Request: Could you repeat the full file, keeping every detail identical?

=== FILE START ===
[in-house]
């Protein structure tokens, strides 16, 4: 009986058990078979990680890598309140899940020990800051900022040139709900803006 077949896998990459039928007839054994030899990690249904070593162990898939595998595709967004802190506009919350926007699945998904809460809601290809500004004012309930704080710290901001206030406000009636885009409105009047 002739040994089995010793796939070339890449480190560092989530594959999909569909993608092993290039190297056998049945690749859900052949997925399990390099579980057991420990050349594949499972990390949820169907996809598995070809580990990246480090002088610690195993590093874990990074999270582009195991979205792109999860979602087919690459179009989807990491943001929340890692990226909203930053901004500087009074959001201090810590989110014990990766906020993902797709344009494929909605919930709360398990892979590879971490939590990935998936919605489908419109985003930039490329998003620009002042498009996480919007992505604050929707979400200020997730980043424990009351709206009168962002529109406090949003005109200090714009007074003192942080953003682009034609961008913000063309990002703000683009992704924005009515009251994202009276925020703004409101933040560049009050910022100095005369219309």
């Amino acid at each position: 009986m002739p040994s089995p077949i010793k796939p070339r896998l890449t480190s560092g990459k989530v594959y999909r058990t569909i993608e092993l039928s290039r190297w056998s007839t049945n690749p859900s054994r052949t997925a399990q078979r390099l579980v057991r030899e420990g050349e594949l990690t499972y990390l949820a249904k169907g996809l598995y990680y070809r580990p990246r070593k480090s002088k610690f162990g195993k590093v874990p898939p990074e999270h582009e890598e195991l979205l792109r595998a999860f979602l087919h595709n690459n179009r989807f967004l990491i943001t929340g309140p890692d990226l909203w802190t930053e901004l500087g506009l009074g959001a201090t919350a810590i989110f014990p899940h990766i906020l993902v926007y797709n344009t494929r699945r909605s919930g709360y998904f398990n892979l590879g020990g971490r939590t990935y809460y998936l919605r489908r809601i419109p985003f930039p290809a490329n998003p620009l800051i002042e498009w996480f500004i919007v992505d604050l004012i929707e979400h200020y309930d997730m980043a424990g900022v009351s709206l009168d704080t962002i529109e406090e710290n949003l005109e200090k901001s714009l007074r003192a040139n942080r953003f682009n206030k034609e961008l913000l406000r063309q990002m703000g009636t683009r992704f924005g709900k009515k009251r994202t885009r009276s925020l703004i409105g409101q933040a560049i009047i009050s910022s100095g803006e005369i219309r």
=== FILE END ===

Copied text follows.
[in-house]
């Protein structure tokens, strides 16, 4: 009986058990078979990680890598309140899940020990800051900022040139709900803006 077949896998990459039928007839054994030899990690249904070593162990898939595998595709967004802190506009919350926007699945998904809460809601290809500004004012309930704080710290901001206030406000009636885009409105009047 002739040994089995010793796939070339890449480190560092989530594959999909569909993608092993290039190297056998049945690749859900052949997925399990390099579980057991420990050349594949499972990390949820169907996809598995070809580990990246480090002088610690195993590093874990990074999270582009195991979205792109999860979602087919690459179009989807990491943001929340890692990226909203930053901004500087009074959001201090810590989110014990990766906020993902797709344009494929909605919930709360398990892979590879971490939590990935998936919605489908419109985003930039490329998003620009002042498009996480919007992505604050929707979400200020997730980043424990009351709206009168962002529109406090949003005109200090714009007074003192942080953003682009034609961008913000063309990002703000683009992704924005009515009251994202009276925020703004409101933040560049009050910022100095005369219309």
């Amino acid at each position: 009986m002739p040994s089995p077949i010793k796939p070339r896998l890449t480190s560092g990459k989530v594959y999909r058990t569909i993608e092993l039928s290039r190297w056998s007839t049945n690749p859900s054994r052949t997925a399990q078979r390099l579980v057991r030899e420990g050349e594949l990690t499972y990390l949820a249904k169907g996809l598995y990680y070809r580990p990246r070593k480090s002088k610690f162990g195993k590093v874990p898939p990074e999270h582009e890598e195991l979205l792109r595998a999860f979602l087919h595709n690459n179009r989807f967004l990491i943001t929340g309140p890692d990226l909203w802190t930053e901004l500087g506009l009074g959001a201090t919350a810590i989110f014990p899940h990766i906020l993902v926007y797709n344009t494929r699945r909605s919930g709360y998904f398990n892979l590879g020990g971490r939590t990935y809460y998936l919605r489908r809601i419109p985003f930039p290809a490329n998003p620009l800051i002042e498009w996480f500004i919007v992505d604050l004012i929707e979400h200020y309930d997730m980043a424990g900022v009351s709206l009168d704080t962002i529109e406090e710290n949003l005109e200090k901001s714009l007074r003192a040139n942080r953003f682009n206030k034609e961008l913000l406000r063309q990002m703000g009636t683009r992704f924005g709900k009515k009251r994202t885009r009276s925020l703004i409105g409101q933040a560049i009047i009050s910022s100095g803006e005369i219309r």